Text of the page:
Graduates give ginger a go

In a rare reversal of the rural to urban migration, three educated youth return to the farm

Agriculture: Three university graduates, Phuntsho 30, Pema Namgay, 33 and Sonam Jamtsho, 29, have started a vegetable farm below the Sarpang-Gelephu highway.

They say that the number of people leaving for cities and towns is increasing year after year.  They want to use the empty spaces to grow vegetables.

Vegetable import is one of the leading causes of trade imbalance in the country.  Vegetable production in the country gradually increased after the country faced  a rupee shortage in 2012.

“Our target is to reduce vegetable import,” said Namgay Thinley, programme coordinator with the national vegetable programme workshop in Thimphu recently.

Pema Namgay, who graduated in 2008, said that the group had a plan of growing vegetable big time, and to find a market to sell the produce.

“We all grew up working in farms and we have experience. And we’re confident that we can do it,” he said.

The graduates have leased 15 acres of land from Nimalung dratshang, which is located at Bhur, 10km away from Gelephu town.  The land has been leased for five years.

They bought 6,000kg of ginger from Bangtar in Samdrupjongkhar last year and planted on 7 acres land.  They have so far spent more than Nu 600,000 on their field.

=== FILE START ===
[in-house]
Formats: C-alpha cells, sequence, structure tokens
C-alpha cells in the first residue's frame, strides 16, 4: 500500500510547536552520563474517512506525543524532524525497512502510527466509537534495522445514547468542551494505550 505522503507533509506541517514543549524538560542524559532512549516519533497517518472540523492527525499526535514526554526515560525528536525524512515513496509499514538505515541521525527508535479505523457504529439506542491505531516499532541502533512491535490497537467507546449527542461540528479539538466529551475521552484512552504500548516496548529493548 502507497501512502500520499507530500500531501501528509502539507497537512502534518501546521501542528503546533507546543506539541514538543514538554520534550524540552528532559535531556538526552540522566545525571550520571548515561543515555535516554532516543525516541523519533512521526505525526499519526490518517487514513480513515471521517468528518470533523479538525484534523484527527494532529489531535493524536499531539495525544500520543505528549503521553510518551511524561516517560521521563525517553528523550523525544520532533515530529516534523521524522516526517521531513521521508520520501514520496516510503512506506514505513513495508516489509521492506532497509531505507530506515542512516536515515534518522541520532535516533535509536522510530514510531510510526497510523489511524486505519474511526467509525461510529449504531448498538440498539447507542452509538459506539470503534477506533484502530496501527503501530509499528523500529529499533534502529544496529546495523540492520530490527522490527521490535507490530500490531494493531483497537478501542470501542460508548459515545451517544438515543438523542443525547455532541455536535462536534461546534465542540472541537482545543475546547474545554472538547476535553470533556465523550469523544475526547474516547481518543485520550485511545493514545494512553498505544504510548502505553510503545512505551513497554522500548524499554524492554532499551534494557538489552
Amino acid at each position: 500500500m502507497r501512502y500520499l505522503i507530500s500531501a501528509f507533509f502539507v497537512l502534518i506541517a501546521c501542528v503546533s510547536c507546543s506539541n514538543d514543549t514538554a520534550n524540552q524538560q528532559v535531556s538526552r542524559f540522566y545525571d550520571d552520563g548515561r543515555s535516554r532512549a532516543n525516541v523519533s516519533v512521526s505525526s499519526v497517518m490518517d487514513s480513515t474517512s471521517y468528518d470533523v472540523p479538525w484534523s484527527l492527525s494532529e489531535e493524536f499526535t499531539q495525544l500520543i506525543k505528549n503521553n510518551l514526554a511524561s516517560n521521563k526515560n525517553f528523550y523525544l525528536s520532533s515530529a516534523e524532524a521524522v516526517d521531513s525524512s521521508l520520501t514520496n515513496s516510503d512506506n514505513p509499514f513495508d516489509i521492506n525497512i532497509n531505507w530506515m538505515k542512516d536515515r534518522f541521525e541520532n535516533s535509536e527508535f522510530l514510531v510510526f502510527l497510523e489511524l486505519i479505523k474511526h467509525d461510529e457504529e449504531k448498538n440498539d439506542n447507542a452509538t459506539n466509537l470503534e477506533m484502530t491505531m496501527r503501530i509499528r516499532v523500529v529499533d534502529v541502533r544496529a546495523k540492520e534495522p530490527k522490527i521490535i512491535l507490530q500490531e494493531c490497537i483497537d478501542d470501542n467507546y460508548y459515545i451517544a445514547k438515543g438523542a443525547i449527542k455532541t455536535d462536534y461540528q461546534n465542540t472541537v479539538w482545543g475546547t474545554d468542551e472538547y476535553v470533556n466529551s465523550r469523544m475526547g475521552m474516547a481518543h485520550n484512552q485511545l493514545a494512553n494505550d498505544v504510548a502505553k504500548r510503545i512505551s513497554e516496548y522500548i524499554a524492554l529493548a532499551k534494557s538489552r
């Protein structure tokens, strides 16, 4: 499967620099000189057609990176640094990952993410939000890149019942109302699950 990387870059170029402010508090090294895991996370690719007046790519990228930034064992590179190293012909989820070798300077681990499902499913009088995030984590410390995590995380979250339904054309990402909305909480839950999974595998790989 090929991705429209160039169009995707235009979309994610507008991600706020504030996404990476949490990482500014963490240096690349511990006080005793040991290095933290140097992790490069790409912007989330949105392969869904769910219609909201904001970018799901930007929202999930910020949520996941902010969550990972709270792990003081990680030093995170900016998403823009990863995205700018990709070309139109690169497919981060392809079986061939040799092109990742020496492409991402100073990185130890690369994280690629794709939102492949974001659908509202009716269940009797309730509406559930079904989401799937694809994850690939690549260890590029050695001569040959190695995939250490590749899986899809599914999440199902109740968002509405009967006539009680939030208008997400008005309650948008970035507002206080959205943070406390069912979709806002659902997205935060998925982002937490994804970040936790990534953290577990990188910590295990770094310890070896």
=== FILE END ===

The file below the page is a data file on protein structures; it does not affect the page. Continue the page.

Sangay Phuntsho said that the idea of planting ginger in their farm was given by an old man from Umling in Sarpang in the ginger business.

“Summer is the only season for the ginger plantation. We have plans to market the produce both inside and outside country,” said Sangay Phuntsho. “As a educated farmers, we have lots of advantages.”

Pema Namgay said that farming was a great engagement; it’s simple and straightforward and what comes out of labour in the end is very satisfying.

“The country’s aim of enrolling every child into school has reduced the number of people in the farms,” said Pema Namgay.

“What we need today is real education, not all university graduates can find jobs in the civil service,” added Pema Namgay. “There are lucrative ways to engage oneself.”

The three graduates will focus more on growing ginger in summer.  They will also grow winter vegetables.

However, the group is facing shortage of people willing to work in the fields.

“Most of the people, who work in our field, come from across the border. It’s very difficult, of course, to get people to work in the fields,” Sangay Phuntsho said.

The group has also applied for loan from Business Opportunity and Information Centre.

“We’re hopeful. They money will be used in producing quality vegetables and to market the vegetable around the country at cheaper rates,” said the graduates.

Between 2008 and 2012, total vegetable production saw an increase of 13 percent. In 2013, the country produced 46,468MT (metric tonnes) of vegetables. Production is expected to increase by more than 2,000MT in 2014.

By Yeshey Dema, Gelephu

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